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Creating a SECURE file manager with PHP

(Page 3 out of 3)

Other various changes

The index file which shows a list of all the uploaded files, using the dir class, needs a small fix as well, because all the files have a .php extension. All we need to do is strip away the .php extension, which takes very little code:

$arr['name'] = substr($file, 0, strrpos($file, '.'));

Another thing I added to the new secure file manager is the following code, which disables the 'Magic Quotes' problem, whereby slashes were being added to any files that were being edited.

if (get_magic_quotes_gpc()) {
    function stripslashes_deep($value)
        $value = is_array($value) ?
                    array_map('stripslashes_deep', $value) :

        return $value;

    $_POST = array_map('stripslashes_deep', $_POST);
    $_GET = array_map('stripslashes_deep', $_GET);
    $_COOKIE = array_map('stripslashes_deep', $_COOKIE);

The above code first checks if magic quotes is enabled, and if it is, it removes all slashes from the POST, GET and COOKIE variables.

Another way to add an extra layer of security is to place a .htaccess file in your upload directory, with the following contents:

AuthName "Private Upload Directory"
AuthType Basic
AuthUserFile /non/existing/path/.htpasswd
Require valid-user

This will password protect the upload directory, except there is no password file, so no-one will be able to access it. It's just an extra layer of protection on top of our other measures.


In this follow-up tutorial I've shown you how to create a file manager that's 100% secure, and in no way "hack-able". Just to remind you, the following ways can be used to protect your upload directory (ranging from highest level of safety to lowest):

1. Put your upload directory in a non-public place, like above your webroot
2. Use a .htaccess file to password protect the upload directory, making it impossible to be read by anyone.
3. Use the PHP security measure we created in this tutorial. One disadvantage is that it will make your files up to 33% bigger (due to the base64 encoding).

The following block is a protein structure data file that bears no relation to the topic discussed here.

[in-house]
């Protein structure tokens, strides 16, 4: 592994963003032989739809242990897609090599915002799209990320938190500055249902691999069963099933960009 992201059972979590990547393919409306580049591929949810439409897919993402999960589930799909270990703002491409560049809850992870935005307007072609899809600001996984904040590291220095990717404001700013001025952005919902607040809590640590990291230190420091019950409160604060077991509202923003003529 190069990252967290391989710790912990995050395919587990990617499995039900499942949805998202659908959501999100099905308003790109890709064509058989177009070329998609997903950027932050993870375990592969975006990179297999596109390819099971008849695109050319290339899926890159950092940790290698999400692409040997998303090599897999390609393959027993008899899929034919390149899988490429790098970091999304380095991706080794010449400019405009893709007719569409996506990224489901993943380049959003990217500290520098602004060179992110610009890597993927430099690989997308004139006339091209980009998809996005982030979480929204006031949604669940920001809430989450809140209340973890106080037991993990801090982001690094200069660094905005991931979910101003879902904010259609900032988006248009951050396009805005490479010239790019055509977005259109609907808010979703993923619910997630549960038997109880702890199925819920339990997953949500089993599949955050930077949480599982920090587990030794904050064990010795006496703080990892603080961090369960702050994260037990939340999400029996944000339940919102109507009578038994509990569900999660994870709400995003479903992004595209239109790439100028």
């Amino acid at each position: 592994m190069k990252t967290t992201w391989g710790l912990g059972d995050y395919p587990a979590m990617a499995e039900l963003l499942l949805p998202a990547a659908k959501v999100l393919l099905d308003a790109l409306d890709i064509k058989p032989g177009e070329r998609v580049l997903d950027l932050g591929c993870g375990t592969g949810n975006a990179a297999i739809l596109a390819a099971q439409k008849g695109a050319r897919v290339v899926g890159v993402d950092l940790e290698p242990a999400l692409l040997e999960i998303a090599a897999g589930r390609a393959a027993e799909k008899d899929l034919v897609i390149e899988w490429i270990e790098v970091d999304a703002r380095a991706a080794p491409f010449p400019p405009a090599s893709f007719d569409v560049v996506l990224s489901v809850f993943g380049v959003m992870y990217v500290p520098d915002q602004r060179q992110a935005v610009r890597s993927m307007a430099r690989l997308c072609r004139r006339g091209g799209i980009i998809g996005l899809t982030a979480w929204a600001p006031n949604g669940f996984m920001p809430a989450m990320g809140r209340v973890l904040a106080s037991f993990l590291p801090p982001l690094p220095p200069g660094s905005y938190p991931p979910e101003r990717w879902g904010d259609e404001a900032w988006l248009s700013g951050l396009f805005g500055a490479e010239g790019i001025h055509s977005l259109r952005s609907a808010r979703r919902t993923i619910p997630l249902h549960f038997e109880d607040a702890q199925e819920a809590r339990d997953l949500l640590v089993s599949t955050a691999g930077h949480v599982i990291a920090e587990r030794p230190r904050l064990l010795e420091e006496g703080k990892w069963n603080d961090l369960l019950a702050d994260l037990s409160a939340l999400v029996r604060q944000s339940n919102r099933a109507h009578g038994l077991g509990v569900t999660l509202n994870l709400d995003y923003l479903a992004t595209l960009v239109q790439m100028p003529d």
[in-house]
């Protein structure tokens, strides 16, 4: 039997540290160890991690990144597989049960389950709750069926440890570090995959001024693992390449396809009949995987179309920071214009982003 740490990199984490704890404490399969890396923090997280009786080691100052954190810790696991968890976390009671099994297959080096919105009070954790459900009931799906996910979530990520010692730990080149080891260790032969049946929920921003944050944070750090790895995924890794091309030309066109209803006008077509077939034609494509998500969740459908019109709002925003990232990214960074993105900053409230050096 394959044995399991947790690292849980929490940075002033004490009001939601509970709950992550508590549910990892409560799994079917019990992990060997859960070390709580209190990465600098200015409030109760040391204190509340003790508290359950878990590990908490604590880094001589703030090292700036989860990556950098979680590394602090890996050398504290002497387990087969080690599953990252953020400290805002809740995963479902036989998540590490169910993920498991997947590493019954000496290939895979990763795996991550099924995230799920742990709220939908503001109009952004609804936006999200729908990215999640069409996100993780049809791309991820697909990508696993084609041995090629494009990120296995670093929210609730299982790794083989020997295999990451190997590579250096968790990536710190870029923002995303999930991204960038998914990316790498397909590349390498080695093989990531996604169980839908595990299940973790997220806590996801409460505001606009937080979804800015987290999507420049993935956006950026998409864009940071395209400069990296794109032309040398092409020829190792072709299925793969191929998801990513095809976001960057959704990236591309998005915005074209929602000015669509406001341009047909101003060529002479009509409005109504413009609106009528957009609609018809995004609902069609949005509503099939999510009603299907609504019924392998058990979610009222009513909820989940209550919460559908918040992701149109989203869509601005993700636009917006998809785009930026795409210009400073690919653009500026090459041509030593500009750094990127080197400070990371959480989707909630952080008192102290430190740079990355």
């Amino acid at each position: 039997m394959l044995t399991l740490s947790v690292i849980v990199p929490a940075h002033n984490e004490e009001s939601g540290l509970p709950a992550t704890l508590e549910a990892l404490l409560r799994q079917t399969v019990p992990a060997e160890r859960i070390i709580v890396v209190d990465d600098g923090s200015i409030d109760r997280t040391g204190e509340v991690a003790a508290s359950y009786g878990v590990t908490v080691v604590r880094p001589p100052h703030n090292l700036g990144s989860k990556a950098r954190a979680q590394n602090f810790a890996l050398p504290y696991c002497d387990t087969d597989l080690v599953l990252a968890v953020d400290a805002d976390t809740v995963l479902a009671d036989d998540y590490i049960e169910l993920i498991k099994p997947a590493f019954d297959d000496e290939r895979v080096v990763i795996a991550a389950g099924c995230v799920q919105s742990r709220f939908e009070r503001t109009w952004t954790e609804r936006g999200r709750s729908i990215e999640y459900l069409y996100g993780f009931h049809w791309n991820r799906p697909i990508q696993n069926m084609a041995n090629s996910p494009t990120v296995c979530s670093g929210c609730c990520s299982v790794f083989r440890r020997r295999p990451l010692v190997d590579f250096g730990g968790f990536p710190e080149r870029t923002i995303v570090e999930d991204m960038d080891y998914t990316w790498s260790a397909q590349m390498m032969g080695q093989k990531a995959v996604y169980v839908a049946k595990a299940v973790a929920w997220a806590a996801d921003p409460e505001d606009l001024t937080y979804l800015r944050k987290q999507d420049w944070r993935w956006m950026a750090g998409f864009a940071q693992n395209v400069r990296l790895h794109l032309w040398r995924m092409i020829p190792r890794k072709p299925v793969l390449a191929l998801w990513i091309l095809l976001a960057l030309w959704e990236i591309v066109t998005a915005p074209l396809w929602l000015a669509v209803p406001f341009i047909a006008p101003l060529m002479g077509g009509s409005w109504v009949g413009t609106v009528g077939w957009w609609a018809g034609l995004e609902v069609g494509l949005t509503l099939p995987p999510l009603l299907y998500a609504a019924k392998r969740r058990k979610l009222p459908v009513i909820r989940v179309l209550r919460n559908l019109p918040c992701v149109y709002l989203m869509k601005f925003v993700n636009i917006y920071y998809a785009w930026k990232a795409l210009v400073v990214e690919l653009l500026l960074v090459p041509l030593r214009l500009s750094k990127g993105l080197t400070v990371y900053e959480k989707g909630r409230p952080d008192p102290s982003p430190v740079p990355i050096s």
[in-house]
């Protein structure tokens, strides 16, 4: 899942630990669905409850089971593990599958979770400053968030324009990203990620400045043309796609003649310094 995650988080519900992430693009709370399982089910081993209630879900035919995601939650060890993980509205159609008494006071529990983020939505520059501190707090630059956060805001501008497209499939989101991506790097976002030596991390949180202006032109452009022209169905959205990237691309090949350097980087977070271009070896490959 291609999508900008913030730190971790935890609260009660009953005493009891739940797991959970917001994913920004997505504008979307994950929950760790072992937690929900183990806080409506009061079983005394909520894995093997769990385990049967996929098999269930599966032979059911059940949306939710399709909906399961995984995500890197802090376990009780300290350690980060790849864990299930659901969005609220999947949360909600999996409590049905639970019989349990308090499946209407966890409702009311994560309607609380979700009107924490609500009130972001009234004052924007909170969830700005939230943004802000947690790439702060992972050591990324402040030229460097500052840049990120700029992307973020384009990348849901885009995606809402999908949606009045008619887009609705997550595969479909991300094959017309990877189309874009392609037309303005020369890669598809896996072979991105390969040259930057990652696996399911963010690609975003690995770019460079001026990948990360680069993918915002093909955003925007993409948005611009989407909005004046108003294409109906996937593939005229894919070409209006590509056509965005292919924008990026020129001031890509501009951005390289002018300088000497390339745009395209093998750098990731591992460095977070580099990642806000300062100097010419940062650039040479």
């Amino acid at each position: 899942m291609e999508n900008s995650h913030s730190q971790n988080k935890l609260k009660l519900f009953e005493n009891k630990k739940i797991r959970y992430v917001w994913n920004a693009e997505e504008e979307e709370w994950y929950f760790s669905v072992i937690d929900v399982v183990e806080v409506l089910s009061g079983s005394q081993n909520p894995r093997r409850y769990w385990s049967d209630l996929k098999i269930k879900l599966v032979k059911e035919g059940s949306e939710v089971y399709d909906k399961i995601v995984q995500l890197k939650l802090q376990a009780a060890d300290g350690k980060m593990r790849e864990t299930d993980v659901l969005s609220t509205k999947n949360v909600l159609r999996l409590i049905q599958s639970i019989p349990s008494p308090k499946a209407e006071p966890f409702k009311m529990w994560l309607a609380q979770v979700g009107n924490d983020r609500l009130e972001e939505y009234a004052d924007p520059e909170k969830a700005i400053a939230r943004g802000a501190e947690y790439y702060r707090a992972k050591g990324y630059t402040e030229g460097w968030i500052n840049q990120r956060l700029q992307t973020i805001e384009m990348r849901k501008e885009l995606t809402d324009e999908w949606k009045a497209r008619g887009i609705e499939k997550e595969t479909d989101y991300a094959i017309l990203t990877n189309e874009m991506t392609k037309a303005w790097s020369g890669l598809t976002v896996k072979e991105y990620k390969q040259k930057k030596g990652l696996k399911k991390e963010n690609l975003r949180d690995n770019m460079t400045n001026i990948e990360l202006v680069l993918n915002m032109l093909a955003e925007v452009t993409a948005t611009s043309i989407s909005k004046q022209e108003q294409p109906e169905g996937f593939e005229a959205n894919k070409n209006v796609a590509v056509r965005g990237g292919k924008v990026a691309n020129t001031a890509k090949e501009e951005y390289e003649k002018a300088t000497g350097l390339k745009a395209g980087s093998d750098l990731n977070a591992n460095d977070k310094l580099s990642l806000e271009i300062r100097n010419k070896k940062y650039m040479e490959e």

If you use any of the above measures, or even several together, your file manager is guaranteed to be secure!

If you want to download the complete SECURE file manager, click here to download the source and click here to view a live demo, although it's exactly the same as the demo of the previous tutorial. If you're interested in testing the security measures, the upload directory of the demo is located at

If you have any comments or questions on this tutorial, feel free to drop them below or join us at PHPit Forums.

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5 Responses to “Creating a SECURE file manager with PHP”

  1. Rafe Says:

    Sexy, just getting started with the whole web development thing, very excitng. i enjoyed this tutorial.

  2. Rafe Says:

    Just wondering if i might get a response on this question. I get a security error when i try to do anyhting with the files, be it edit, or delete, or download. ID this due to folder restrictions, i have the permissions at 777. or should i try locating the uploads folder above my web directory as you stated in this tutorial?

  3. Ed Says:

    What if instead of downloading the file, I want to use the file as an image source? For example: img src=’uploaded_file.php’ ?

  4. Parikshit Says:

    thanks very much i got a way for security purpose in files .
    but can you tell me how we can upload mpeg files

  5. Barry Says:

    For PHP 4.3 and higher, you can use file_get_contents() to get the file contents as a string instead of having to use implode() with file().

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About the author
Dennis Pallett is the main contributor to PHPit. He owns several websites, including ASPit and Chill2Music. He is currently still studying.
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